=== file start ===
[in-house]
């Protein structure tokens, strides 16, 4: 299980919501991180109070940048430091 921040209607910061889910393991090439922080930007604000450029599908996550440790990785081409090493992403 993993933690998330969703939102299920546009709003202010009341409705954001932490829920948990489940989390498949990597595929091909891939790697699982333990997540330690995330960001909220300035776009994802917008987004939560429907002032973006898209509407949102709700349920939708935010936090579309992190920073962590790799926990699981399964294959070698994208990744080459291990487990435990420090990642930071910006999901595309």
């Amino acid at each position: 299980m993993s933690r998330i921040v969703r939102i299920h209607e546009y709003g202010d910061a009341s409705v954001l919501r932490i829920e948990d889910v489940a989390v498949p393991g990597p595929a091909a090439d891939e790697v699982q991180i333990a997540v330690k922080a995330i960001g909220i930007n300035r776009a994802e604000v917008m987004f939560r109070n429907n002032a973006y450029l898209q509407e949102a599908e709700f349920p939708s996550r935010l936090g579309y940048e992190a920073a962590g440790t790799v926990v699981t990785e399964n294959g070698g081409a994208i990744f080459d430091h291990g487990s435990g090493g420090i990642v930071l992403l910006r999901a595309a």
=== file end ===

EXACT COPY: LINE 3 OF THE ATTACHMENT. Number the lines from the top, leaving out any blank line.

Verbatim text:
């Amino acid at each position: 299980m993993s933690r998330i921040v969703r939102i299920h209607e546009y709003g202010d910061a009341s409705v954001l919501r932490i829920e948990d889910v489940a989390v498949p393991g990597p595929a091909a090439d891939e790697v699982q991180i333990a997540v330690k922080a995330i960001g909220i930007n300035r776009a994802e604000v917008m987004f939560r109070n429907n002032a973006y450029l898209q509407e949102a599908e709700f349920p939708s996550r935010l936090g579309y940048e992190a920073a962590g440790t790799v926990v699981t990785e399964n294959g070698g081409a994208i990744f080459d430091h291990g487990s435990g090493g420090i990642v930071l992403l910006r999901a595309a």